However, communities are much more likely to support new developments if they have confidence that they will share the benefits. And where local government and local people have much stronger incentives to allow more housing, the housing supply in those countries tends to be much more responsive to local needs.

To incentivise community involvement in planning, Local Planning Authorities (LPAs) need to create suitable frameworks, trusting smaller communities to make decisions that enable more development, while ensuring that their own community benefits from change.

Kalkbriete housing co-up in Zurich

During the construction of Kalkbreite co-op housing in Zurich, for example, decision-making was by systemic, resident-led consensus. Different techniques were used to maintain a sufficient level of participation, including paying group members for the hours they had volunteered, and creating small teams to make key design decisions during construction. Soon after completion, working groups were also set up to maintain the garden, workshop and cafeteria.

3. Build in resilience and recognise complexity

Building a strong and sustainable future requires a recognition of the complex reality of people and places, which is often ignored by the current rigid and over-centralised system. Responding to this complexity requires councils and communities to be given the space to experiment, adapt and work iteratively to respond to changing local needs. A more flexible and community-driven approach would also increase participation in the long run as communities can see their direct positive impact on local housing provision and affordability.

Rejuvinated housing in Granby 4 Streets

For example, Liverpool’s Granby 4 Streets plays a key role in driving the regeneration and affordable housing provision in the local area.

It had a modest beginning, with a group of residents proactively resisted the demolition programme that threatened many buildings. They first experimented with small-scale interventions ranging from guerrilla gardening to holding a neighbourhood market. Their success later led to the establishment of the Community Land Trust which began the incremental process of developing regeneration plans with the council and local partners. The residents continued to build capacity including securing funding that allowed them to enter into negotiations with the council to agree, first the transfer of empty properties into community hands, and later on, the development of community-led housing.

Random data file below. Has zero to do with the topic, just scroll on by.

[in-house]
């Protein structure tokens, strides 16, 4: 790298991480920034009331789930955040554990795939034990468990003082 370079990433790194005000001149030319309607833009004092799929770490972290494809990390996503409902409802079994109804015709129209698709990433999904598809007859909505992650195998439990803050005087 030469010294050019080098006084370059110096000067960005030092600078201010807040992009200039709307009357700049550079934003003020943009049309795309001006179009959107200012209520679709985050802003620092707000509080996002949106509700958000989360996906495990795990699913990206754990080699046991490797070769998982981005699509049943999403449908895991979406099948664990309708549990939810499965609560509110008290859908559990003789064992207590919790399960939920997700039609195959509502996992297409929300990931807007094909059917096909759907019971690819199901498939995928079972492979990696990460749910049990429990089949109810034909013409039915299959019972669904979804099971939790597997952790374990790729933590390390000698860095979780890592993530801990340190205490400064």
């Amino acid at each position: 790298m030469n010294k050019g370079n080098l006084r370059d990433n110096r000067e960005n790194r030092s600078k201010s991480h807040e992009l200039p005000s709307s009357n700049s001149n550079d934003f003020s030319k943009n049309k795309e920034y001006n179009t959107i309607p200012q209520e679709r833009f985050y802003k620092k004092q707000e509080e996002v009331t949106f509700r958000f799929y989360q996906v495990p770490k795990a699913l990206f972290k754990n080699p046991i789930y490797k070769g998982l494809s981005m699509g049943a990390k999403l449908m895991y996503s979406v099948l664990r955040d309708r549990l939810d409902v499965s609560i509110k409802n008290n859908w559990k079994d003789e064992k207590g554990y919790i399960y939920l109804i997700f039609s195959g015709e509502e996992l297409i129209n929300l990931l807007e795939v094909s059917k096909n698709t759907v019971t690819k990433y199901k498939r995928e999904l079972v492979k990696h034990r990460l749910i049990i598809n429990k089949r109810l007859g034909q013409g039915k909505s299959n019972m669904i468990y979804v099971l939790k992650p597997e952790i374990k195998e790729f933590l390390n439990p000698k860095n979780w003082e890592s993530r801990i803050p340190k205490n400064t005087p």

How do we make it happen?

To allow these principles of community-powered housing to flourish, we’ve issued a set of recommendations to both national and local government, including:

  • LPAs should be given more powers and incentives to meet local housing needs, including the right to tax developers for unused land, and to set their own planning application fees  
  • Councils should use more participatory and deliberative approaches, and equip staff to apply these techniques
  • Individual communities should have the choice to opt-into ‘gentle intensification’ – building more housing in empty neighbourhood land.

A community-powered approach to planning and housing means the creation of a system that gives people a right to positively influence the place where they live. Ultimately, it creates a route for more, and better, housing to be built – the houses, flats, bungalows and maisonettes we so desperately need.